“Is that all you can say, Father?” I asked heatedly. “‘Oh’?”
He bowed his head. I waited a long, long time before he said anything.
He looked up, took a deep breath, and released it with a sigh. He stood and came slowly over to my bed. He sat down beside me. “What do you want to know?” he asked, almost in a whisper.
“What is this?” I asked. “Is this a story? Or is it …?” I let my voice trail away.
Father took another deep breath. “I could lie to you,” he said. “But I don’t like to do that.”
“What you have found,” he said, “is not just a story. It is history. The history of our family. It is true, every word of it.”
“Then … you … I …?”
“That’s right, Victoria,” he said. “You—like me—belong to the House of Frankenstein.”
I felt my heart quiver in my chest.
“You are the great-great-great-great-granddaughter of Victor Frankenstein.” He looked at me closely. “I will tell you what I have learned,” he said quietly. “And all I can do is just hope that you are ready to hear it.”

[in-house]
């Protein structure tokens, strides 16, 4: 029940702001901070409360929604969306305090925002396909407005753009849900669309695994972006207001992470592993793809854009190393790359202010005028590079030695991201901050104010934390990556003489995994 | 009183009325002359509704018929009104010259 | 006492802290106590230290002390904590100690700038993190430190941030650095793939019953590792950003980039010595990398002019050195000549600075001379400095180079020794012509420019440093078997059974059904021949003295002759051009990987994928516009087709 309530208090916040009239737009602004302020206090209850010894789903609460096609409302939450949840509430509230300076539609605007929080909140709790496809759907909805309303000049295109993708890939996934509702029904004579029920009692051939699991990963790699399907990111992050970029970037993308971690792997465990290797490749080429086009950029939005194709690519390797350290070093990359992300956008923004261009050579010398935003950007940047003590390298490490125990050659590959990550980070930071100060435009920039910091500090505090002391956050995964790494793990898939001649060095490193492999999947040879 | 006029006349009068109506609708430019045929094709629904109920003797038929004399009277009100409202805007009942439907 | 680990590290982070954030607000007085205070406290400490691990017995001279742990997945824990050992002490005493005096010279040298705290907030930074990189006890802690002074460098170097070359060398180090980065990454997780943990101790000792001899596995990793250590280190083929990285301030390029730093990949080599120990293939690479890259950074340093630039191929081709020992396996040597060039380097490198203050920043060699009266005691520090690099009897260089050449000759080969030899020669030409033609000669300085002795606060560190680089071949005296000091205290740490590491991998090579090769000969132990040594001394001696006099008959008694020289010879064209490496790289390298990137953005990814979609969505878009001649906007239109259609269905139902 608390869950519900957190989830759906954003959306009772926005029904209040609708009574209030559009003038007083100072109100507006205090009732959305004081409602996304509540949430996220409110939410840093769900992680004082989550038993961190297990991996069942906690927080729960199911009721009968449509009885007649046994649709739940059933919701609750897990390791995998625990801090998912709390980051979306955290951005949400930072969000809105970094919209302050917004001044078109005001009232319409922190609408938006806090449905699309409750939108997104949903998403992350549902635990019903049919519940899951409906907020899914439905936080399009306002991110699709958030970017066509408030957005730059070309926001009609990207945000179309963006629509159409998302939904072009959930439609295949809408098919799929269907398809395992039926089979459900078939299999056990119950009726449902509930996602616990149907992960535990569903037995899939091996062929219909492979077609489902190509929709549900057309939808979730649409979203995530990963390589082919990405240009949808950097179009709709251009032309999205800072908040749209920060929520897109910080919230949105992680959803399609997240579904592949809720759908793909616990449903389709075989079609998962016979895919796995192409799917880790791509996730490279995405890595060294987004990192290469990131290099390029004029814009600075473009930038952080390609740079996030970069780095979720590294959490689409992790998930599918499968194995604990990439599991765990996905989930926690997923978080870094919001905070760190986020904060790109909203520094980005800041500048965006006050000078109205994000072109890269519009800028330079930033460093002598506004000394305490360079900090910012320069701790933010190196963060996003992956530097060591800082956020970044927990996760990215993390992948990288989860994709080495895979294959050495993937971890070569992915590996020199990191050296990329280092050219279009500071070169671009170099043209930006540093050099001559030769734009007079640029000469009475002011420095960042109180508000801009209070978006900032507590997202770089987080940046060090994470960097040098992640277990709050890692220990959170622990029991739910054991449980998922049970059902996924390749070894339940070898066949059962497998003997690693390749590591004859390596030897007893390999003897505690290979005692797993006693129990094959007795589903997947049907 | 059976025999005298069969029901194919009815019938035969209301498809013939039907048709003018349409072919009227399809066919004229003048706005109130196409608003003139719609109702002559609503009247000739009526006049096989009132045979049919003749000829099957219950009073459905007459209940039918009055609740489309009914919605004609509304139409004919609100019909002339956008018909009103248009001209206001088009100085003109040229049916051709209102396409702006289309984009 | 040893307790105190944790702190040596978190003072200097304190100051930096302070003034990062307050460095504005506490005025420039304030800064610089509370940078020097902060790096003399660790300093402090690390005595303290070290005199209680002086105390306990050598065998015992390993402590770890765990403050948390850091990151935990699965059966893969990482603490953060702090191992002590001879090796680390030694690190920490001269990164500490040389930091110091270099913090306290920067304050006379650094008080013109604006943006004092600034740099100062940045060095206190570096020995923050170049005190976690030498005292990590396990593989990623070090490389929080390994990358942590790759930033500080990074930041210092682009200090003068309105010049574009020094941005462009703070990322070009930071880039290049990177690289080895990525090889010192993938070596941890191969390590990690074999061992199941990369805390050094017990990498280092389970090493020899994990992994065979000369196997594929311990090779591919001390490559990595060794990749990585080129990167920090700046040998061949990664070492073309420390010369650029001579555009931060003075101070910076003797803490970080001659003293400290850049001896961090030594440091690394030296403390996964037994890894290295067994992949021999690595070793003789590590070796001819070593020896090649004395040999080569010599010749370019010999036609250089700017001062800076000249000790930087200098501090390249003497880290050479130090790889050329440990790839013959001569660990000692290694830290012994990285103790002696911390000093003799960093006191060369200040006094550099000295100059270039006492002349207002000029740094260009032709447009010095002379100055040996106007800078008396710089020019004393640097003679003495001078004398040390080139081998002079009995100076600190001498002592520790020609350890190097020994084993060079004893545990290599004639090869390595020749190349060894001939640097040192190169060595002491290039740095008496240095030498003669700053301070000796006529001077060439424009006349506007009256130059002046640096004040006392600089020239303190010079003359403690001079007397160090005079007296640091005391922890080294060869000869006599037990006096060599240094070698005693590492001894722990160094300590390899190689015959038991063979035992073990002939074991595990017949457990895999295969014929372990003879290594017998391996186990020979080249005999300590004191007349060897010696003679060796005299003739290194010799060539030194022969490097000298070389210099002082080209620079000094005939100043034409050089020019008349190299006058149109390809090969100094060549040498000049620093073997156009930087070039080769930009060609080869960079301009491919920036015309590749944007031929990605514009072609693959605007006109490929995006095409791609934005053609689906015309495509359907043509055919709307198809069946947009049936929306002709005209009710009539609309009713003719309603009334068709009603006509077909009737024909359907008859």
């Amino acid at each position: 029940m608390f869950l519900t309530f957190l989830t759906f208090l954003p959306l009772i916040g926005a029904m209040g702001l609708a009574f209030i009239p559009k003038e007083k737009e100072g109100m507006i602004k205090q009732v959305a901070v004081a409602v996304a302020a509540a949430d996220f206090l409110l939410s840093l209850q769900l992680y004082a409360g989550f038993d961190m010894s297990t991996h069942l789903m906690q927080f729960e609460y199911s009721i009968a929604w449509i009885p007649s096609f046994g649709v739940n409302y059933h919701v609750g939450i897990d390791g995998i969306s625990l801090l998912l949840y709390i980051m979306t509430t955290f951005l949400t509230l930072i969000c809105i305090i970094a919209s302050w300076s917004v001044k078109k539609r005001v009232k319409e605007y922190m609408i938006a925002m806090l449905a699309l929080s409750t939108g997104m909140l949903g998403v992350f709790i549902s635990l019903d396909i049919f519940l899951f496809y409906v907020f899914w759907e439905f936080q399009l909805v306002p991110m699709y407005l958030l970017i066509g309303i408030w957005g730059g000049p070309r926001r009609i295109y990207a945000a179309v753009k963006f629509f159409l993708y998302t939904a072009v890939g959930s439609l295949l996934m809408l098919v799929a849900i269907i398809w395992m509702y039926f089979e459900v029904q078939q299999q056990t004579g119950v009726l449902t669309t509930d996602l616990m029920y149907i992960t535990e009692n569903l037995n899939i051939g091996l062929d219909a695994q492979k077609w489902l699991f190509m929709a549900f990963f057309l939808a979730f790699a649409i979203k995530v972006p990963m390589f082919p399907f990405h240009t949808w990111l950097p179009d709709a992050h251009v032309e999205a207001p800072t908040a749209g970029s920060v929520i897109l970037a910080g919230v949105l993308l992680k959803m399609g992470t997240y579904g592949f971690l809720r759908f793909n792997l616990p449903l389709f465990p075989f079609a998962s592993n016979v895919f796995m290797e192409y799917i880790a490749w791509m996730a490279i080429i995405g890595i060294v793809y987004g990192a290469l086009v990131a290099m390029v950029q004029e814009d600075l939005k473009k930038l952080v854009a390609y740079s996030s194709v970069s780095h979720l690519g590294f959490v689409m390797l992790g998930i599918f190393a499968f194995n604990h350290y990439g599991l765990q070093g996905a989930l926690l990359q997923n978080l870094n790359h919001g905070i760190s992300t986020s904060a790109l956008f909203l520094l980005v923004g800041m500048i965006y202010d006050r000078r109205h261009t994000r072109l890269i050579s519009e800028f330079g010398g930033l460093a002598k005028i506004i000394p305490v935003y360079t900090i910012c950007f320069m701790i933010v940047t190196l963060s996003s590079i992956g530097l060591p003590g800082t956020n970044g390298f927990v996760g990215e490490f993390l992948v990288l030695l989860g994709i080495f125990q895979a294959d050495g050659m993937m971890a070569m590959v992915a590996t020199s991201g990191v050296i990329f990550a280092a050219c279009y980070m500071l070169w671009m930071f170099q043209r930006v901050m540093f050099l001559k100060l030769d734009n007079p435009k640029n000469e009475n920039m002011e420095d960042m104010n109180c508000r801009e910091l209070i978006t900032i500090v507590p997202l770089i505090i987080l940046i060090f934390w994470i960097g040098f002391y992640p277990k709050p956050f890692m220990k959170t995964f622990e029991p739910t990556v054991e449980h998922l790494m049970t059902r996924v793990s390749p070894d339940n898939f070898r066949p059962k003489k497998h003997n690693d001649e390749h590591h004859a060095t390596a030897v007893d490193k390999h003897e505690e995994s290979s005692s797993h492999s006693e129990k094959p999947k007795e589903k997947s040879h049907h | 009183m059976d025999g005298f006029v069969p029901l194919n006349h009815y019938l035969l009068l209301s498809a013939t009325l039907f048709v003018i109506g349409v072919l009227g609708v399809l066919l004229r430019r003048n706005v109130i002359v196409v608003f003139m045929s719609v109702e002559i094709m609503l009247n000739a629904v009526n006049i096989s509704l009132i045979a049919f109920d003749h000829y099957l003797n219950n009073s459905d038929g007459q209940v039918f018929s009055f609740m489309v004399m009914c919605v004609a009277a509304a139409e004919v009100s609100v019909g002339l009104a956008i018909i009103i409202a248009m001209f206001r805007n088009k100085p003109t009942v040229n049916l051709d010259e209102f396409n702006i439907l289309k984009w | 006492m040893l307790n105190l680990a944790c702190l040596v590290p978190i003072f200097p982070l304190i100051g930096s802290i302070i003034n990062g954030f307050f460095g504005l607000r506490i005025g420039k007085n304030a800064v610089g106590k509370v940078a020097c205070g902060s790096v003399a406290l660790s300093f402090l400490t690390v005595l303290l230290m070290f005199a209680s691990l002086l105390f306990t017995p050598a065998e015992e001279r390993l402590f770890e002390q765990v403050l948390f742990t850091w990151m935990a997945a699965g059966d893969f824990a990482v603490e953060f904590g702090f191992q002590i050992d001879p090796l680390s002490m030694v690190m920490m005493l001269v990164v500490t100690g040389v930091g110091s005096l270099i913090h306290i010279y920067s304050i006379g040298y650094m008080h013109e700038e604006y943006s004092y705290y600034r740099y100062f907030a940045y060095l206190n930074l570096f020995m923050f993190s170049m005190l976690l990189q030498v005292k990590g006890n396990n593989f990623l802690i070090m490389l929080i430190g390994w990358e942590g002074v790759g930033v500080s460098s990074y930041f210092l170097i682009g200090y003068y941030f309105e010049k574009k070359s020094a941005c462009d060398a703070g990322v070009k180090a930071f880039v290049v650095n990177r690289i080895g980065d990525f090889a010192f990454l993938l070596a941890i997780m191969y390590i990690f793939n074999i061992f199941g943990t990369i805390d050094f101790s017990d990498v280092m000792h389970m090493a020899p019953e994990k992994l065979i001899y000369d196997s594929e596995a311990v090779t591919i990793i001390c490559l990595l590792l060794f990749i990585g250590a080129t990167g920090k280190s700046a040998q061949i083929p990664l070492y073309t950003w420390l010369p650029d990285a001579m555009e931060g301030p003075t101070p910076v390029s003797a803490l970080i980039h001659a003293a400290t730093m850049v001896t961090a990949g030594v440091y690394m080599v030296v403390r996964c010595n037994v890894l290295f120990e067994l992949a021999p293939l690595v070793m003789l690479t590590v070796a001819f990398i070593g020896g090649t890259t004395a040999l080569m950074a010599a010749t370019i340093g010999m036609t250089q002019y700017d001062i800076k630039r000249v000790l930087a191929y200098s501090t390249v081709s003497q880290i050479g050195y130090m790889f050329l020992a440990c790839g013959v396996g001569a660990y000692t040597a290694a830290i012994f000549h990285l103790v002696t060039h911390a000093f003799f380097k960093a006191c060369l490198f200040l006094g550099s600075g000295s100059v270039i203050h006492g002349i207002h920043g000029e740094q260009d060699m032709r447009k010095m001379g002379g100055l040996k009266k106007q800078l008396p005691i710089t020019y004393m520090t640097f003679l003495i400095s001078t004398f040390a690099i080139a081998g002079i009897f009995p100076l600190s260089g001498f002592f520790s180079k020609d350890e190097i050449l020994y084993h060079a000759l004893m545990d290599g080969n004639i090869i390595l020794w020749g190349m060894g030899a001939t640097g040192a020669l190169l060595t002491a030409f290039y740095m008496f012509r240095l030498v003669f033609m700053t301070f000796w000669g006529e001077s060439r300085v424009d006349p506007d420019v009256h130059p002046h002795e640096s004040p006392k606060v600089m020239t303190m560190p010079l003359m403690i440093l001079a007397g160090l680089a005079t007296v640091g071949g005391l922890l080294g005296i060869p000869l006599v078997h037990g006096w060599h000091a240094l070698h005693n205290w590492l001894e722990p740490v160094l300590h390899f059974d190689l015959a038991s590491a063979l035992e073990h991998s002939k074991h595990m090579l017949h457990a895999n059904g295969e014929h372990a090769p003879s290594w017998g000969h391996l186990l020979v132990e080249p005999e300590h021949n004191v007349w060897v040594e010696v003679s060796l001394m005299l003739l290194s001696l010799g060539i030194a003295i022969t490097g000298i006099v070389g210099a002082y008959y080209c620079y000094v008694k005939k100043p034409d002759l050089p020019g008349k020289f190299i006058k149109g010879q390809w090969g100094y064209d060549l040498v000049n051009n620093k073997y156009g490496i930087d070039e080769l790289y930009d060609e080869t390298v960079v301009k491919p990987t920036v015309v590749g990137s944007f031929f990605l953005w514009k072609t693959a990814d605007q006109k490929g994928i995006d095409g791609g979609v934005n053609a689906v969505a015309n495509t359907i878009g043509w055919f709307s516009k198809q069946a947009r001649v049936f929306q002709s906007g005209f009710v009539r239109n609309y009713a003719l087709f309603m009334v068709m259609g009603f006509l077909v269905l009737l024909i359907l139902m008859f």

Sunday, April 28, 2013
In the fall of 1995, late one Friday night, I returned to Harmon Middle School from our annual eighth grade trip to Washington, D.C. I was whupped. I'd been going on that trip, more or less every year, since 1967. When I first went, the kids were in awe at the JFK grave site at Arlington. In later years--they were still respectful, but the emotion was much diminished--as if they were standing at the grave site of, oh, Franklin Pierce. JFK died in 1963, his brother in 1968. By the 1990s, none of the students had been alive when the Kennedys were in--or advancing toward--the White House.
Anyway, as I said, I was whupped--nothing like three or four days, 24/7, with eighth graders to remind you that you are very mortal. I went into the teachers' workroom (we no longer called it a "lounge"--a word that sent an unfortunate message to the community: Those damn teachers lounge around half the day, work only nine months of the year .... you know).
I checked my faculty mailbox and found mostly junk, including a letter from Cleveland Magazine. I thought it was nothing but a request to subscribe (it didn't look all that remarkable), but for some reason I decided to open it. And there I read something astonishing: I'd been picked by the editors as one of the "Most Interesting People" of 1995. Now that was news that I knew would surprise my students, many of whom had quite different ideas. (My friends and family were all baffled, as well.)